Saturday, April 24, 2010
It's springtime, and the JazzBird has returned to my back yard. Does anyone know the common name of this remarkably swinging warbler? I love the way it integrates long and short notes and approximates the jazz 4/4 triplet pulse.
This audio clip includes several of its solos spliced together. Kind of like the way Dean Benedetti recorded Charlie Parker solos, only I have provided noise reduction ...
Please listen to the clip and leave a comment if you recognize this mysterious avian hipster.
Friday, April 23, 2010
In my Intro to Journalism class on Wednesday, April 21, I showed a news video by KYTV in Springfield, Mo., about a fire at an apartment complex on Sunday, April 18, in the nearby town of Republic. I showed the video as part of a lecture about the leveling effect of the Internet for news presenters of all media. However, the lesson from the video took on an ethical dimension.
The KYTV report gave details about the fire: no injuries, 16 residents displaced after losing nearly all of their possessions.
The video included an interview with a couple who lost their home and property. The reporter set up their appearance on camera:
The flames spread pretty quickly, leaving several families without almost everything.
The couple then appeared in the video, each of them draped in a blanket. The man had this to say:
All we grabbed was my shoes, her purse and a cell phone — and my dog. And that was it. That’s all I got. We just lost our premature twins two months ago, and they’re sitting in urns on a stand in there, and it’s gone. It’s gone. What am I supposed to do? I just lost everything I own in there.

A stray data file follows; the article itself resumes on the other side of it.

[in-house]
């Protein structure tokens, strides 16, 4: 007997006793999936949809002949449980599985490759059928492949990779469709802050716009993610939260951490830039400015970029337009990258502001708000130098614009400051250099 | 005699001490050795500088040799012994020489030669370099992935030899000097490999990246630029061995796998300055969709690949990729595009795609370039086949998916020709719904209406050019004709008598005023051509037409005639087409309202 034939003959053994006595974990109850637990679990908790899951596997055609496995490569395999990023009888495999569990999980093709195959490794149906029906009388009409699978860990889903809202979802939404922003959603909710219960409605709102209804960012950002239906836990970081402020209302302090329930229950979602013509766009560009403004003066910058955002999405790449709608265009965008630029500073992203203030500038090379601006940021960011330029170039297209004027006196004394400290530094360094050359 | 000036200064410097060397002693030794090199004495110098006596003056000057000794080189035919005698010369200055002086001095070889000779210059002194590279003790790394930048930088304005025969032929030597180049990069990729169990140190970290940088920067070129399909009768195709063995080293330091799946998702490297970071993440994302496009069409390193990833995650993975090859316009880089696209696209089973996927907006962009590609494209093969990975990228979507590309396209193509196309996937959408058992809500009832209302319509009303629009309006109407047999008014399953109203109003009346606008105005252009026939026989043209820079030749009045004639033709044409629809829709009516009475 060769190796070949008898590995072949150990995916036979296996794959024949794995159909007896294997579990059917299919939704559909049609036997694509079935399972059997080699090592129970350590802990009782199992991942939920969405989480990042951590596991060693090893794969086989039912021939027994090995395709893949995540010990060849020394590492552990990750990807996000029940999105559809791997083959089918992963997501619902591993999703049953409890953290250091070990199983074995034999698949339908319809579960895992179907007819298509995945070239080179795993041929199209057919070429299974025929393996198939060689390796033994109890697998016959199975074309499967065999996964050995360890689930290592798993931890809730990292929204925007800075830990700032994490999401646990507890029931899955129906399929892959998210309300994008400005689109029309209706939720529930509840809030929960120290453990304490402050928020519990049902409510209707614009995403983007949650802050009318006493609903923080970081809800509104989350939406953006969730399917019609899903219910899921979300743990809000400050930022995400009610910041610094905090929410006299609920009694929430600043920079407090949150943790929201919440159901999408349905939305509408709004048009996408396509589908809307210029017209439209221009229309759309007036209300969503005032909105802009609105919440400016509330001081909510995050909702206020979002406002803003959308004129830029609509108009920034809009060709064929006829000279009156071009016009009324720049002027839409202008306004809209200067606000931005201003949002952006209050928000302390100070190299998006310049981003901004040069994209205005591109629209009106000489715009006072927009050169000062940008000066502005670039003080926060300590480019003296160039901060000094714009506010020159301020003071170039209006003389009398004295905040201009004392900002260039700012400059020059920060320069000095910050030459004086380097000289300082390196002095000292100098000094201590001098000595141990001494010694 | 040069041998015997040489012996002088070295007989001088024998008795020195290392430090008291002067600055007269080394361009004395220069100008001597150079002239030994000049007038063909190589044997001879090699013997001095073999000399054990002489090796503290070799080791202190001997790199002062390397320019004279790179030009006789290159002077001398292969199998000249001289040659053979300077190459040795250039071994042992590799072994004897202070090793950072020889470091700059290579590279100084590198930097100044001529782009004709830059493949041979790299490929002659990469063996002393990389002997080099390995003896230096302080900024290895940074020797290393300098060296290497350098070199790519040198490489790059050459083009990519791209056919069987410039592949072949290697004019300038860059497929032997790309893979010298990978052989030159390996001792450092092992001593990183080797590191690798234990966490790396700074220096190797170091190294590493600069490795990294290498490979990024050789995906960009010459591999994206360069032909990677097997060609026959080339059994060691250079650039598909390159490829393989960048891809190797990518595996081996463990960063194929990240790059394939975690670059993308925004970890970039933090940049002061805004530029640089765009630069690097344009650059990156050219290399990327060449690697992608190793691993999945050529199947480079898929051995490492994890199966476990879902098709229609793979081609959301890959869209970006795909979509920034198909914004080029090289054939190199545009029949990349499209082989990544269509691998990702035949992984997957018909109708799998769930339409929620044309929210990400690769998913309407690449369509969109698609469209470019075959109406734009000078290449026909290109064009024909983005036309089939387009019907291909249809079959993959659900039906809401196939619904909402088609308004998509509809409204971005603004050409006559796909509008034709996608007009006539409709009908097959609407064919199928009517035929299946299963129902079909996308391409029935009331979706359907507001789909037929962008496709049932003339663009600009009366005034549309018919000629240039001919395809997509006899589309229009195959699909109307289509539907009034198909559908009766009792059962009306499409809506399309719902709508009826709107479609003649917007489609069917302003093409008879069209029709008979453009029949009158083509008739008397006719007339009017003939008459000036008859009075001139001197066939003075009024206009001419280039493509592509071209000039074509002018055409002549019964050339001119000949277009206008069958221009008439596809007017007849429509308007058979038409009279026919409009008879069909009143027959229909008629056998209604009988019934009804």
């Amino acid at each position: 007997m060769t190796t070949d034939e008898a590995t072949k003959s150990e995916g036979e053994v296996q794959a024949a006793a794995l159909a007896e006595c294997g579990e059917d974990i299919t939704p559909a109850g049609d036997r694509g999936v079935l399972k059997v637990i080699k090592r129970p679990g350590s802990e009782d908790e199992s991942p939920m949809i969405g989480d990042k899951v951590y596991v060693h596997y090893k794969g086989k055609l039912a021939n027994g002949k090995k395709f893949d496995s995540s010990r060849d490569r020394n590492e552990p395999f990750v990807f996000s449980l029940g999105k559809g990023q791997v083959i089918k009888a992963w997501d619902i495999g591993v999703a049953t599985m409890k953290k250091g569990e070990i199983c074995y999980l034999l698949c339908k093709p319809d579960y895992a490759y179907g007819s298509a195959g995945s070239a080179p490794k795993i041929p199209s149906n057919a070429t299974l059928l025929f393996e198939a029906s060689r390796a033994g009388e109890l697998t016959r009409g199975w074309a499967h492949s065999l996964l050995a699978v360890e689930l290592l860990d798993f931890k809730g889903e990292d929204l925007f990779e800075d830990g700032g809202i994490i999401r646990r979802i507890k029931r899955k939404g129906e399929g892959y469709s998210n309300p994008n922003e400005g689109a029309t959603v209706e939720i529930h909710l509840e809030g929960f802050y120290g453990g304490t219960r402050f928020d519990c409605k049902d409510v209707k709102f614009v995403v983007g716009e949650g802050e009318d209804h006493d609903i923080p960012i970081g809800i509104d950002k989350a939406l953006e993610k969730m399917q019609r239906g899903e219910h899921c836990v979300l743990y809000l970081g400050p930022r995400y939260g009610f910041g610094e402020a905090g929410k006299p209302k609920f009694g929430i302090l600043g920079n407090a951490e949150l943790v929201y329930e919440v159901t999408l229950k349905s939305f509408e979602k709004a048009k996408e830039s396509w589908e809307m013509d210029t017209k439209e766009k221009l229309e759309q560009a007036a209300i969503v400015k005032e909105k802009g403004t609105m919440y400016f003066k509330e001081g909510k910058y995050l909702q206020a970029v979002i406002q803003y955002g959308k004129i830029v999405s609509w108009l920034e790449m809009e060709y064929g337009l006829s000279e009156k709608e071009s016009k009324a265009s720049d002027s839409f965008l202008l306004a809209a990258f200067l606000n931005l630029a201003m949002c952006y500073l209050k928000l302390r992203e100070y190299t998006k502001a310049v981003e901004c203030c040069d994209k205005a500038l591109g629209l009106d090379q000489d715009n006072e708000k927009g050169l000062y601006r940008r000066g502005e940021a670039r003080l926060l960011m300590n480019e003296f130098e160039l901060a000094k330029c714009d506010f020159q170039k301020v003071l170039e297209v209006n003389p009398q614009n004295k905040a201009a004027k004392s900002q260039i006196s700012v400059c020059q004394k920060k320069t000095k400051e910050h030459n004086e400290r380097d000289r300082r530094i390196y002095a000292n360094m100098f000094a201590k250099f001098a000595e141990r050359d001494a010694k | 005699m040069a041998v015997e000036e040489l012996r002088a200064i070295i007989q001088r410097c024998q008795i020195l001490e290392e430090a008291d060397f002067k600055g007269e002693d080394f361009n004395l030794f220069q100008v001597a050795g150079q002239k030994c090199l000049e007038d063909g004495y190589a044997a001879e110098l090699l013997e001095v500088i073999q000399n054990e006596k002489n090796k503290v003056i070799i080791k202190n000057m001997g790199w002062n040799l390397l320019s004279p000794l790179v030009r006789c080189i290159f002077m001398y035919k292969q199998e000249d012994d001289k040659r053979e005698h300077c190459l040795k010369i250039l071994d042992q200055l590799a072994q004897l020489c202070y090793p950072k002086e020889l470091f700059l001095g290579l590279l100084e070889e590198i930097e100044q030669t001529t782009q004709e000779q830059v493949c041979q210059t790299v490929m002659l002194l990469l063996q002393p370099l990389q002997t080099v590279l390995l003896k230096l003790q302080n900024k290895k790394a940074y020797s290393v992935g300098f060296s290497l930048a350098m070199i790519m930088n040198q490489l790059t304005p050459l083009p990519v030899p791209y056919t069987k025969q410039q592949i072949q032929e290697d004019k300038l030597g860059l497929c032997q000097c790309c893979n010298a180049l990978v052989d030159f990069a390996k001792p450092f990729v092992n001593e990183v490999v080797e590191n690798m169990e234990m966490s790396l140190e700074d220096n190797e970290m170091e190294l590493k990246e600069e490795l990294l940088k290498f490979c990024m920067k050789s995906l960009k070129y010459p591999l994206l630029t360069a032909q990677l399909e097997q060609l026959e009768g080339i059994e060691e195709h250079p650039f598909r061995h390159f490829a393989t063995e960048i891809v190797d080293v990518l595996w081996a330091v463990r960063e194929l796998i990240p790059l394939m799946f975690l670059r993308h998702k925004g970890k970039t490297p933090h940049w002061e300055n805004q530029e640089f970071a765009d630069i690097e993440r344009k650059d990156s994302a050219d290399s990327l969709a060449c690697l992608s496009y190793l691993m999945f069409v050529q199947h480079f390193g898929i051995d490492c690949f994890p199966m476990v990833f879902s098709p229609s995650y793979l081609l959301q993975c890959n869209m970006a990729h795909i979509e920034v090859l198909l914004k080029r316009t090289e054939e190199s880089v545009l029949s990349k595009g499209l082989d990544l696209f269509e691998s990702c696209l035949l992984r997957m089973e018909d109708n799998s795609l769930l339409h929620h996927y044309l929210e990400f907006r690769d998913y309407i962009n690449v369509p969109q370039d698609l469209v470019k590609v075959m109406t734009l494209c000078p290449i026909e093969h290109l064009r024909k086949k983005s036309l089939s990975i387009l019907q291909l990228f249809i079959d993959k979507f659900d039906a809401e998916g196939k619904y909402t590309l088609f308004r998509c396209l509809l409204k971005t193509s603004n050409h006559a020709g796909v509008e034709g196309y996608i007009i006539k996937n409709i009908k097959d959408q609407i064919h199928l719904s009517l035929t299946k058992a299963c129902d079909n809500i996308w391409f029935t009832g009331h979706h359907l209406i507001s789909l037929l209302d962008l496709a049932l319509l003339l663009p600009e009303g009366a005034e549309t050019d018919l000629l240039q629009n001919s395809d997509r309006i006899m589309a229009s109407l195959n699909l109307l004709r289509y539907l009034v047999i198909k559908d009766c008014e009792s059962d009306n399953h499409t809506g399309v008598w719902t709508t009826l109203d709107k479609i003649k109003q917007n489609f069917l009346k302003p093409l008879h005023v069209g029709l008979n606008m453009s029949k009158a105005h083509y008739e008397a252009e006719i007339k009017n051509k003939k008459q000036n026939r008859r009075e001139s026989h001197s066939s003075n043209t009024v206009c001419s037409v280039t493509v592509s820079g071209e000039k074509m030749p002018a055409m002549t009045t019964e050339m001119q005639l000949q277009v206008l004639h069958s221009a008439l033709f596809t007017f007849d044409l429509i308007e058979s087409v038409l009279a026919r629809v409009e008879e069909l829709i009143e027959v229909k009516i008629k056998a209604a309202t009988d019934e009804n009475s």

The “premature twins” remark, coming out of nowhere, provoked nervous laughter in the classroom, along with eyes popping and jaws dropping. It was a “TMI” moment, so to speak, a strange and unexpected glimpse into the lives of these two people. Several students said, in more colorful words, that the presentation made the couple look foolish.
Did the news video have to have this effect? In the reporting and editing of that video, could the man’s confessional moment have been treated in a way that preserved his dignity and also drove home the emotional impact of loss?
If the answer is yes, then the solution would be to expand the voice-over set-up in this way:
In one case, the fire intensified the sense of loss for a couple who were already grieving.
I think this extra line would have put viewers on notice that something unusual was coming. It’s a simple solution to this ethical problem of fairness. In any news presentation, you can’t just switch people on and let them talk. All quotes — print, broadcast or online — need context; otherwise, they can’t make sense.
By the way, I respect KYTV’s news department. This kind of thing could have happened to any news organization in the heat of deadline. The rarity of such an event at KYTV demonstrates the quality of its work.
Also by the way, I flubbed the teachable moment in the classroom. I’m writing this post to catch up to what I should have said at the moment when eyes popped and jaws dropped.